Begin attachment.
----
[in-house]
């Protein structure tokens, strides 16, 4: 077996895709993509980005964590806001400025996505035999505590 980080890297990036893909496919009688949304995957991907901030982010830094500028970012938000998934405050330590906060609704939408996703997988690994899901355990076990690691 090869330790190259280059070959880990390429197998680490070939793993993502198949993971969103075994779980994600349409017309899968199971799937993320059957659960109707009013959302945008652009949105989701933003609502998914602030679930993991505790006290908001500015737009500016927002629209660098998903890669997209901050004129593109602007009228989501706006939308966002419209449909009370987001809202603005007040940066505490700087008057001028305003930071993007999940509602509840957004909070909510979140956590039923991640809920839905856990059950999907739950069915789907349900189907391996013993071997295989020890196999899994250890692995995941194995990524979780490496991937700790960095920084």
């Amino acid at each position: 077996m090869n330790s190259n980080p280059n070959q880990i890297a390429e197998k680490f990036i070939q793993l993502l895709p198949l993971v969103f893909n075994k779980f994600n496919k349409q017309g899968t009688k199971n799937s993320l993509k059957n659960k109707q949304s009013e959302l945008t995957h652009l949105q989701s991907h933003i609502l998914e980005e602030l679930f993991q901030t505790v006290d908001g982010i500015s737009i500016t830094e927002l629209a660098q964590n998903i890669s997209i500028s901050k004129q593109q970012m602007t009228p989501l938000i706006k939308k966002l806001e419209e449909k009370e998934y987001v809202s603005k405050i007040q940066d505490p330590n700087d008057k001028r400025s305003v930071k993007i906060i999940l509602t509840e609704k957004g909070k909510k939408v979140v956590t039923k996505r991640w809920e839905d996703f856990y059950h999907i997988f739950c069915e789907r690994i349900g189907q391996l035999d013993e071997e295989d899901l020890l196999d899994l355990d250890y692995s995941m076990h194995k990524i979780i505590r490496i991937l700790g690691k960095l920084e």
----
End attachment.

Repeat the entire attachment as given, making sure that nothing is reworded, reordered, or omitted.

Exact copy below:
[in-house]
């Protein structure tokens, strides 16, 4: 077996895709993509980005964590806001400025996505035999505590 980080890297990036893909496919009688949304995957991907901030982010830094500028970012938000998934405050330590906060609704939408996703997988690994899901355990076990690691 090869330790190259280059070959880990390429197998680490070939793993993502198949993971969103075994779980994600349409017309899968199971799937993320059957659960109707009013959302945008652009949105989701933003609502998914602030679930993991505790006290908001500015737009500016927002629209660098998903890669997209901050004129593109602007009228989501706006939308966002419209449909009370987001809202603005007040940066505490700087008057001028305003930071993007999940509602509840957004909070909510979140956590039923991640809920839905856990059950999907739950069915789907349900189907391996013993071997295989020890196999899994250890692995995941194995990524979780490496991937700790960095920084």
């Amino acid at each position: 077996m090869n330790s190259n980080p280059n070959q880990i890297a390429e197998k680490f990036i070939q793993l993502l895709p198949l993971v969103f893909n075994k779980f994600n496919k349409q017309g899968t009688k199971n799937s993320l993509k059957n659960k109707q949304s009013e959302l945008t995957h652009l949105q989701s991907h933003i609502l998914e980005e602030l679930f993991q901030t505790v006290d908001g982010i500015s737009i500016t830094e927002l629209a660098q964590n998903i890669s997209i500028s901050k004129q593109q970012m602007t009228p989501l938000i706006k939308k966002l806001e419209e449909k009370e998934y987001v809202s603005k405050i007040q940066d505490p330590n700087d008057k001028r400025s305003v930071k993007i906060i999940l509602t509840e609704k957004g909070k909510k939408v979140v956590t039923k996505r991640w809920e839905d996703f856990y059950h999907i997988f739950c069915e789907r690994i349900g189907q391996l035999d013993e071997e295989d899901l020890l196999d899994l355990d250890y692995s995941m076990h194995k990524i979780i505590r490496i991937l700790g690691k960095l920084e």